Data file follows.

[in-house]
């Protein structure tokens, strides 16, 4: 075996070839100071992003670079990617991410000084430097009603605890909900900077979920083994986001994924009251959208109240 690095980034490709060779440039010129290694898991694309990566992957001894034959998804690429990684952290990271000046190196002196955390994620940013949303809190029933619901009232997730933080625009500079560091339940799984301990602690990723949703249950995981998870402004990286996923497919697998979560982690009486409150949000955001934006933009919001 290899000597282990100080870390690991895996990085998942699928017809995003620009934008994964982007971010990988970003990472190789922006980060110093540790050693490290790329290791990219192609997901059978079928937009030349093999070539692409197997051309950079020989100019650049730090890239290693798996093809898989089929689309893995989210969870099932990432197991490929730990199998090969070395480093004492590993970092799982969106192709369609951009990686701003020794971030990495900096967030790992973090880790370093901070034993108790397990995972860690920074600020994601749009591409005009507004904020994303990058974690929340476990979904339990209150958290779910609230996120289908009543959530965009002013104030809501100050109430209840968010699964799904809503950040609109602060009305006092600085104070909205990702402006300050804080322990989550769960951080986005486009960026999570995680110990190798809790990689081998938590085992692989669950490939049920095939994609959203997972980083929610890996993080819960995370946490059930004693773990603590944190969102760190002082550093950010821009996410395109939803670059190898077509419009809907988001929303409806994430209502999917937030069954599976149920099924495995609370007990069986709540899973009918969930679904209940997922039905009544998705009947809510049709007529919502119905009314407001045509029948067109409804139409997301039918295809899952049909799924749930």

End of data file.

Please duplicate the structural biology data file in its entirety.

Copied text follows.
[in-house]
């Protein structure tokens, strides 16, 4: 075996070839100071992003670079990617991410000084430097009603605890909900900077979920083994986001994924009251959208109240 690095980034490709060779440039010129290694898991694309990566992957001894034959998804690429990684952290990271000046190196002196955390994620940013949303809190029933619901009232997730933080625009500079560091339940799984301990602690990723949703249950995981998870402004990286996923497919697998979560982690009486409150949000955001934006933009919001 290899000597282990100080870390690991895996990085998942699928017809995003620009934008994964982007971010990988970003990472190789922006980060110093540790050693490290790329290791990219192609997901059978079928937009030349093999070539692409197997051309950079020989100019650049730090890239290693798996093809898989089929689309893995989210969870099932990432197991490929730990199998090969070395480093004492590993970092799982969106192709369609951009990686701003020794971030990495900096967030790992973090880790370093901070034993108790397990995972860690920074600020994601749009591409005009507004904020994303990058974690929340476990979904339990209150958290779910609230996120289908009543959530965009002013104030809501100050109430209840968010699964799904809503950040609109602060009305006092600085104070909205990702402006300050804080322990989550769960951080986005486009960026999570995680110990190798809790990689081998938590085992692989669950490939049920095939994609959203997972980083929610890996993080819960995370946490059930004693773990603590944190969102760190002082550093950010821009996410395109939803670059190898077509419009809907988001929303409806994430209502999917937030069954599976149920099924495995609370007990069986709540899973009918969930679904209940997922039905009544998705009947809510049709007529919502119905009314407001045509029948067109409804139409997301039918295809899952049909799924749930």